Mike Wise: ‘Daniel Snyder Just Wants To Be Right’

View Comments
ASHBURN, VA - JANUARY 09: Washington Redskins owner Daniel Snyder listens to Jay Gruden speak as he is introduced as the new head coach of the Washington Redskins during a press conference at Redskins Park on January 9, 2014 in Ashburn, Virginia. (Photo by Patrick McDermott/Getty Images)

Daniel Snyder (Credit: Patrick McDermott/Getty Images)

The war between Daniel Snyder and those who believe the Washington Redskins need a mascot makeover probably won’t end any time soon, but Native Americans – as well as activist groups on their behalf – won a telling battle Wednesday.

The United States Patent and Trademark Office stripped the Redskins of six trademark registrations, saying that the team’s nickname is disparaging to Native Americans.

This ruling, Mike Wise said, is pivotal, but it’s not all that surprising.

“First of all, people that have followed the controversy for a while weren’t shocked that the ruling came out in favor of the Native American plaintiffs,” the Washington Post columnist said on The Morning Show. “They had won a similar case in ’99, and the only reason it was reversed on appeal was because the judge ruled that the plaintiffs had waited too long to actually file the suit. So this was a long time coming.”

The next step in the process – aside from Snyder appealing the decision – remains to be seen.

“A lot of people think that because they got stripped of their trademarks that everybody could open a store and start selling (Redskins merchandise),” Wise said. “That can’t happen until all the team’s appeals are exhausted.”

While the USPTO’s ruling is a telling referendum on Snyder’s views, it’s far from a tipping point. But it is significant.

“It’s a slow, steady drum beat and a momentum that’s been building for about 18 months consistently now that won’t go away,” Wise said. “And I just think at some point they’re going to have to develop an exit strategy – because this thing will cost them money. It might be two years, it might be four, it might be six. It’s going to cost them money, and it’s going to cost the league money. And not only that, they’re just going to look like they’re on the wrong side of history.”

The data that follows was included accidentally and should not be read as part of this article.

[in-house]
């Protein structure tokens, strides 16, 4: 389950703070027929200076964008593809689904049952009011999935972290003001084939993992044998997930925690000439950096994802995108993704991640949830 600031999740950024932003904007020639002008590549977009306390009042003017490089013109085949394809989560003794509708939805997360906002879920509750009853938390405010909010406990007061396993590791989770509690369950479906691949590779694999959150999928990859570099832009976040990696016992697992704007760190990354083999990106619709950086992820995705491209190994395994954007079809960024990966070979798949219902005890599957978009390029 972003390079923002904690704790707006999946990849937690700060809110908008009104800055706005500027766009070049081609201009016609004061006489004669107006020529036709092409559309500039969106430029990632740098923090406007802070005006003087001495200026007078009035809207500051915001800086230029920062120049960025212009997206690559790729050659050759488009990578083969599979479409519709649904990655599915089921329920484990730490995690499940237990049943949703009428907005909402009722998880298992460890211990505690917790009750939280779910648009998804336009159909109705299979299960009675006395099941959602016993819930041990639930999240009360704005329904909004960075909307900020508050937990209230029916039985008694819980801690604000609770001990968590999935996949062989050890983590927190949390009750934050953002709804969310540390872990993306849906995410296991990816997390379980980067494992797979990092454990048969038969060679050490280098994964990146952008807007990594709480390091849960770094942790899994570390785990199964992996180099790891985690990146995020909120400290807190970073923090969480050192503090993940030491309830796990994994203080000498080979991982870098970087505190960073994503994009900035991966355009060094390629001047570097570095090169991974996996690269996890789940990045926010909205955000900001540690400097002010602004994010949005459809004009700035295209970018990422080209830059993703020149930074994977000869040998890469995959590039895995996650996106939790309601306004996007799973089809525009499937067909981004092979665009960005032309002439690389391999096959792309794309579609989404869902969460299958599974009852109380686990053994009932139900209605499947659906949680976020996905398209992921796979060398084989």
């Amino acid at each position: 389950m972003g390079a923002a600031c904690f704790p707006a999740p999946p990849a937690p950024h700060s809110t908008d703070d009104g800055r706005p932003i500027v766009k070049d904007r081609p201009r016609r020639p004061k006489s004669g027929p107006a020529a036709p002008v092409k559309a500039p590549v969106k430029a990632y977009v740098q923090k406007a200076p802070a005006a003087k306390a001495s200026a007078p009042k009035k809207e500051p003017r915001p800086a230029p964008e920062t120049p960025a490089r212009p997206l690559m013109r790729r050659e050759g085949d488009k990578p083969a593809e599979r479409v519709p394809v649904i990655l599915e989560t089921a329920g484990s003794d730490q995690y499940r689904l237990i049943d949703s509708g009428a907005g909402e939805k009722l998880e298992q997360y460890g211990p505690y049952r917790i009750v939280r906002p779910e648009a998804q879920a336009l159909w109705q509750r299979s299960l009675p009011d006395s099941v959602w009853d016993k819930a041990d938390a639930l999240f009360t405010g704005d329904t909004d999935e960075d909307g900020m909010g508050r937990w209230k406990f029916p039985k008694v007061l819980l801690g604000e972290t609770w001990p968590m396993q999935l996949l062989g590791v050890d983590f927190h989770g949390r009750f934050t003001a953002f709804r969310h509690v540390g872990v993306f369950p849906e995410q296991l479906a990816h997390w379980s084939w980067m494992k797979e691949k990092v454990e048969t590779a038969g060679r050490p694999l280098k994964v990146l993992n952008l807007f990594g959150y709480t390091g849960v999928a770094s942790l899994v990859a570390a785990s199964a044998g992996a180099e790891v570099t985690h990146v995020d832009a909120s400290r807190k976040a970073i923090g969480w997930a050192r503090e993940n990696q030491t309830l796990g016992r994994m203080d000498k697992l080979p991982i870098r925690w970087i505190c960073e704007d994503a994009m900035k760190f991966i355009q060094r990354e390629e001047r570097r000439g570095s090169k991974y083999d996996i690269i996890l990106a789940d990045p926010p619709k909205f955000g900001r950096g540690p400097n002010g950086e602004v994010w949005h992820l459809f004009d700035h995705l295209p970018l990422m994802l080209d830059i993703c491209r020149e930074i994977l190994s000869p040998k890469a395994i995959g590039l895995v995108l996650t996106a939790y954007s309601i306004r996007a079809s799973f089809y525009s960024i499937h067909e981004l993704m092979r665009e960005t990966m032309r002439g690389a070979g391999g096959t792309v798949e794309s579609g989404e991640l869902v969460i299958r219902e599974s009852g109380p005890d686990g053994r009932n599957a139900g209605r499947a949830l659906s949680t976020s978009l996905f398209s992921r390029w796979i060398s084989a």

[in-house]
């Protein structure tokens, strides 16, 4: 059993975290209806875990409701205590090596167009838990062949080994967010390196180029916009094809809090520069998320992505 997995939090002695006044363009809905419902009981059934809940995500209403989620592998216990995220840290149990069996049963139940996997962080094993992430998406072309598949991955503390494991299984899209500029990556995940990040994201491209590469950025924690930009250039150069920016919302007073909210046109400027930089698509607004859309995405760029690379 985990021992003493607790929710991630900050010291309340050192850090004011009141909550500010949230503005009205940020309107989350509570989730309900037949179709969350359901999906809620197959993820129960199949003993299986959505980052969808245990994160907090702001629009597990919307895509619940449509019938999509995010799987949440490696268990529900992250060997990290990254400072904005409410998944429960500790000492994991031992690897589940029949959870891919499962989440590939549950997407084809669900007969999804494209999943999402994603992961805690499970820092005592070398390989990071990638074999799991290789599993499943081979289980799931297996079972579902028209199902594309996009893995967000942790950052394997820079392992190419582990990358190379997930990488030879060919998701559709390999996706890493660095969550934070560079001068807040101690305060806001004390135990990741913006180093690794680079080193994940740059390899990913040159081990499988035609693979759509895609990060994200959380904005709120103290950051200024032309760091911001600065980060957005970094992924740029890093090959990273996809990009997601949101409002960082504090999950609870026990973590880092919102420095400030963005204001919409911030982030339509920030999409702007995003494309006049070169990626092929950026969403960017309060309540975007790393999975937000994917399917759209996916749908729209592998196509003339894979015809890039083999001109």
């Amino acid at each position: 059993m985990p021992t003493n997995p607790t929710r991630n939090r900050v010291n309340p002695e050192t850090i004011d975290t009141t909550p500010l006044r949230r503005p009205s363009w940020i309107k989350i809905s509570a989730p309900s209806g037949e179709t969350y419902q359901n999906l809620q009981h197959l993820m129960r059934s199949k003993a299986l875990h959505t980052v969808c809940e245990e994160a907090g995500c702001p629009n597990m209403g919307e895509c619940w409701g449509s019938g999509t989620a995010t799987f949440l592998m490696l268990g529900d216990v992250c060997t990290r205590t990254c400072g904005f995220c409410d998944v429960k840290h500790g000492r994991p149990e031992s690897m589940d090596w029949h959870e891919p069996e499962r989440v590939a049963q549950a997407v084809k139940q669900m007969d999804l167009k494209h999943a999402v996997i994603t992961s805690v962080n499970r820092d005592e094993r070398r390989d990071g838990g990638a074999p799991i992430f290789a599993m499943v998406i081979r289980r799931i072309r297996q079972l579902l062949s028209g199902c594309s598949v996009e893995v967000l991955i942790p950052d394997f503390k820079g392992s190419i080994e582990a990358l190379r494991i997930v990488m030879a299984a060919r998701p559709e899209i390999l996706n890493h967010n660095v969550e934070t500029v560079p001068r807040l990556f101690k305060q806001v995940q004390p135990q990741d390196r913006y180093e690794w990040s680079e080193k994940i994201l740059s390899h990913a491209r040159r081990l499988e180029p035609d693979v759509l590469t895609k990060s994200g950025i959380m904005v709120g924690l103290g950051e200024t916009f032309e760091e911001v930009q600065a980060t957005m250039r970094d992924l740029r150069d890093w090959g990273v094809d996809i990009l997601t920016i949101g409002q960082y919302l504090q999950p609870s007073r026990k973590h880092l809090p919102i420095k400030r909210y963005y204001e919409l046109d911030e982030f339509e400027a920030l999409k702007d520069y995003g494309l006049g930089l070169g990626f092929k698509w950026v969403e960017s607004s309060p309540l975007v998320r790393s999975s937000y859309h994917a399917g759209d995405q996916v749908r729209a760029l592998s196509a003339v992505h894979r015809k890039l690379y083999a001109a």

Snyder, however, doesn’t seem to care. The Redskins represent his childhood, and now – as a billionaire – they represent his ego.

“There are some people in this world that would rather be right than happy,” Wise said, “and I think in Daniel Snyder’s case, he doesn’t like being told what to do. He thinks this is a conspiracy made by leftist social engineers like myself and they’ve just guilted America into believing everything should be kumbaya. He doesn’t believe that there’s actually hundreds of thousands of Native Americans on these reservations (who are angry).”

It appears Snyder doesn’t notice the angry fans, either.

“There’s just a fatigue in the fan base now where they’re tired of players being asked about it, (and) they’re tired of the team spending millions (on lawyers and) lobbyists to defend it,” Wise said. “They’re sort of (tired of it).”

And what would happen if Washington actually won a Super Bowl? What if there’s a parade down Constitution Avenue? That would be arguably the most controversial victory parade in sports history.

“Do we want to sully future memories?” Wise asked. “Do we want protestors off to the side yelling at our players and our fans?”

Although Wednesday’s ruling can’t force Snyder to change the name, it was a proud moment for countless Native Americans across the country.

“Some Native Americans out there have been fighting this for 30 years,” Wise said. “People think that this thing just started picking up steam, (but it’s been a long battle). For them, that was a major vindication yesterday.”

 

View Comments
blog comments powered by Disqus
Follow

Get every new post delivered to your Inbox.